via Cold War Ending for Soviet Icebreakers : Tourism: Soviets offer sightseeing trips to North Pole and hope to guide Western cargo ships through the frozen Arctic. – Los Angeles Times.
Early Soviet Exploration (1920s-1930s)
The rapidly growing fleet of Soviet icebreaking vessels was also opening up the Arctic. The icebreaking steamer Sedov was used on two research expeditions in 1929 and 1930, headed by O. Schmidt. The first year, a polar station on Frantz Josef Land was established where Georgy Sedov had wintered, becoming the world’s most northern settlement. The next year, another station was located on Domashniy Island near the western coast of Severnaya Zemlya. From 1930 to 1932 a special expedition determined that the archipelago of Severnaya Zemlya consisted of four larger and a number of minor islands, filling in the last “white spots” on the map of the Arctic.
To join the western and eastern legs of the Northern Sea Route and make a regular working transport way from the Atlantic Ocean to the Pacific, the Chief Administration of the Northern Sea Route was established in 1932, and more polar stations and observatories were created. The first passage through the Northern Sea Route during one navigation was performed by the icebreaking steamer Sibiriakov, organized by the All-Union Arctic Institute (presently known as the Arctic and Antarctic Research Institute). The Sibiriakov sailed from Archangelsk, crossed the Kara Sea and chose a northern, unexplored way around Severnaya Zemlya to the Laptev Sea. In September the propeller shaft broke, the icebreaker drifted for 11 days, and using sails arrived in the Bering Strait in October completing the first successful crossing of the Northern Sea Route during a single navigation without wintering.
In 1933 the second sailing from Murmansk to the Pacific Ocean was undertaken by the icebreaking steamer Cheluskin. There she was taken by the current northward through Bering Strait, trapped in the Chukchi Sea pack ice, and crushed and sank. The expedition members escaped to the ice, organized a camp, and were rescued with the help of aircraft. The icebreaker Litke first navigated along the Northern Sea Route without accident from Vladivostok to Murmansk in 1934. In 1935 the first commercial cruises were carried out by two cargo steamers each way between Murmansk and Vladivostok, proving the practical possibility of safe navigation in the Arctic seas. Gradually the Northern Sea Route was supplied with more powerful icebreakers and reliable radio communication, new ports were founded along the coast, and the network of polar stations increased.
via Beaufort Gyre Exploration Project | History | Early Soviet Exploration.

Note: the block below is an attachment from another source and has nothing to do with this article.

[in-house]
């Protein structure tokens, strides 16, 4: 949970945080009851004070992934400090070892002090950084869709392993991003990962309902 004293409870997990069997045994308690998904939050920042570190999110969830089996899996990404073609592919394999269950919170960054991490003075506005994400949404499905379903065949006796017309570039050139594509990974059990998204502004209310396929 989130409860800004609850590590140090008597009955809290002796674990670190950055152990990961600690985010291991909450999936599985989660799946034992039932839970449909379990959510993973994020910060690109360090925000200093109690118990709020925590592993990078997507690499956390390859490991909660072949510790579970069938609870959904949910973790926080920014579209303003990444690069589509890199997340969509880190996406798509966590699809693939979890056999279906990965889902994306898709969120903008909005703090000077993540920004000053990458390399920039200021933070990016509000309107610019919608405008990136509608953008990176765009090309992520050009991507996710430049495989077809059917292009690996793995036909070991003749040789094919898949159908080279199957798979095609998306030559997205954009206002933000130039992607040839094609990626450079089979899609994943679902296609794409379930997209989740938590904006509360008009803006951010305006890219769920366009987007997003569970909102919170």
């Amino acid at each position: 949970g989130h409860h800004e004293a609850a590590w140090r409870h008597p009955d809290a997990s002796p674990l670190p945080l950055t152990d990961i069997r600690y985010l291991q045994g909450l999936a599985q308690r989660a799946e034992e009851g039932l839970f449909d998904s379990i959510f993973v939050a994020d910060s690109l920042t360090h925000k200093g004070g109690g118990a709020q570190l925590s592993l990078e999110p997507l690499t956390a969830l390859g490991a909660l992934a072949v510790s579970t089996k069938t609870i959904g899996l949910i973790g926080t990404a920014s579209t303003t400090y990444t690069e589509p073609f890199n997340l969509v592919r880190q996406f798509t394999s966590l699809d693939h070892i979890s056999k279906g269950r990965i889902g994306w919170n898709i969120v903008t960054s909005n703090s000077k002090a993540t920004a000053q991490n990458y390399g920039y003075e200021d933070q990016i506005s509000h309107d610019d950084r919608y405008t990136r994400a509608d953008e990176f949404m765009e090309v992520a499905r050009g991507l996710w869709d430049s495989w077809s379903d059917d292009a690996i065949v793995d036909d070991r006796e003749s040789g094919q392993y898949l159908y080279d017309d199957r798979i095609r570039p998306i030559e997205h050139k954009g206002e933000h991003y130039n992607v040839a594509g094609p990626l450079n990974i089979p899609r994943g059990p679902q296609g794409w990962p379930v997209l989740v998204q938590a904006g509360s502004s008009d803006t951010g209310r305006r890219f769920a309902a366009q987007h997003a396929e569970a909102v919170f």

Icebreakers (20th century)
Advances in shipbuilding technology resulted in the creation of the icebreaker, a vessel strong enough to not only withstand the crushing power of the ice, but to break through it. This technology finally opened most of the ice covered Arctic Ocean to military, scientific and commercial interests. In Russia, Britnev is believed to have proposed in 1864 the characteristic bow shape that is now used by all icebreakers. The first notable icebreaker was the Pilot (1870), used to maintain communication between Kronstadt and St. Petersburg. Naval Commander Makarov is credited with the construction of the Yermak, the first true icebreaker, which reached 81°21’N north of Spitsbergen on her maiden voyage in 1899, and 83°06’N nearly 40 years later. In 1916, the first linear icebreaker aimed at support of regular navigation along the northern coast of Russia was built in Newcastle, England by order of Russian Maritime Ministry, and named the Krasin. This icebreaker operated for many years in the Arctic and was a crucial component in the development of the Northern Sea Route (Northeast Passage).
In 1921, the Floating Marine Institute in the USSR was founded for multi-disciplinary study of the Arctic Ocean and adjacent seas, rivers, islands and coastal areas. Its first cruise was carried out on the icebreaking steamer Malygin. Later, a new special vessel Persei was built in Arkhangelsk. In the eastern sector of the Arctic, regular steamer cruises from Vladivostok to Kolyma commenced, and in 1927, ships from Vladivostok came to Tiksi in the Laptev Sea and even the Lena River. In 1928, Krasin reached the ice camp of the Italian airman Nobile and took part in the rescue. The icebreaking steamer Malygin approached the camp from the southeast and carried out valuable scientific observations in the northern part of the Barents Sea. Icebreaking steamer Sedov explored the western and southern part of Frantz Josef Land. The first nuclear powered icebreaker, Lenin, was built in 1959 at Admiralty Shipyard, Leningrad (now St. Petersburg). The most powerful nuclear icebreaker in the world was the Soviet Arctika. It was the first surface ship to reach the North Pole in 1977.
via Beaufort Gyre Exploration Project | History | 20th Century Icebreakers.
Odyssey in the Arctic with the Russian Icebreaker Fleet
The nuclear-powered icebreakers were considered the symbol of Soviet technological power for many decades. Today this fleet is still used to aid ship navigation in the seas north of Siberia – but also for the purpose of elite tourism, which surely helps to pay the bills.
The most powerful of all icebreakers – “50 years of Victory” (one of six “Arktika” class)- has two nuclear reactors and is capable of reaching North Pole in just a couple of days.
via Dark Roasted Blend: Russian Nuclear Icebreakers: to the North Pole!.